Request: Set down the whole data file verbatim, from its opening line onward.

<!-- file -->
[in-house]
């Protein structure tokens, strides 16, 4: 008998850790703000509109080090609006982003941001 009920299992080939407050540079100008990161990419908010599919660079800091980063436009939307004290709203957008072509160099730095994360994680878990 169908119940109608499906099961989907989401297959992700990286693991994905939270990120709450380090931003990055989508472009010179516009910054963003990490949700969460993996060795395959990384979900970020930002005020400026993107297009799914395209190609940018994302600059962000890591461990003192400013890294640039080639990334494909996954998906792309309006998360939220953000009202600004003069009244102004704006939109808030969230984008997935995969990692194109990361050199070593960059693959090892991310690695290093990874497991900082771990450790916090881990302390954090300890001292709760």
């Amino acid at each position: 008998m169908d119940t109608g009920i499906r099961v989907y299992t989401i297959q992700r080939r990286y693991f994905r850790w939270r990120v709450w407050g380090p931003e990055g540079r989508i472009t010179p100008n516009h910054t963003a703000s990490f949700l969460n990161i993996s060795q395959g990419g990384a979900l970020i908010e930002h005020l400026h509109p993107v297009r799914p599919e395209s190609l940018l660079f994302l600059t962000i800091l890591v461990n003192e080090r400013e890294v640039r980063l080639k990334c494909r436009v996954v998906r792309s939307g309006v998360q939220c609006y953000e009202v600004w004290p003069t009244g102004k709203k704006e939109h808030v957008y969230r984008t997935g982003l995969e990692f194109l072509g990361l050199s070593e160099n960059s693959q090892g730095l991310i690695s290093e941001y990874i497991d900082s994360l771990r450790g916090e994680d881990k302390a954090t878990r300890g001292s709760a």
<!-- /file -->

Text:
[in-house]
């Protein structure tokens, strides 16, 4: 008998850790703000509109080090609006982003941001 009920299992080939407050540079100008990161990419908010599919660079800091980063436009939307004290709203957008072509160099730095994360994680878990 169908119940109608499906099961989907989401297959992700990286693991994905939270990120709450380090931003990055989508472009010179516009910054963003990490949700969460993996060795395959990384979900970020930002005020400026993107297009799914395209190609940018994302600059962000890591461990003192400013890294640039080639990334494909996954998906792309309006998360939220953000009202600004003069009244102004704006939109808030969230984008997935995969990692194109990361050199070593960059693959090892991310690695290093990874497991900082771990450790916090881990302390954090300890001292709760």
């Amino acid at each position: 008998m169908d119940t109608g009920i499906r099961v989907y299992t989401i297959q992700r080939r990286y693991f994905r850790w939270r990120v709450w407050g380090p931003e990055g540079r989508i472009t010179p100008n516009h910054t963003a703000s990490f949700l969460n990161i993996s060795q395959g990419g990384a979900l970020i908010e930002h005020l400026h509109p993107v297009r799914p599919e395209s190609l940018l660079f994302l600059t962000i800091l890591v461990n003192e080090r400013e890294v640039r980063l080639k990334c494909r436009v996954v998906r792309s939307g309006v998360q939220c609006y953000e009202v600004w004290p003069t009244g102004k709203k704006e939109h808030v957008y969230r984008t997935g982003l995969e990692f194109l072509g990361l050199s070593e160099n960059s693959q090892g730095l991310i690695s290093e941001y990874i497991d900082s994360l771990r450790g916090e994680d881990k302390a954090t878990r300890g001292s709760a």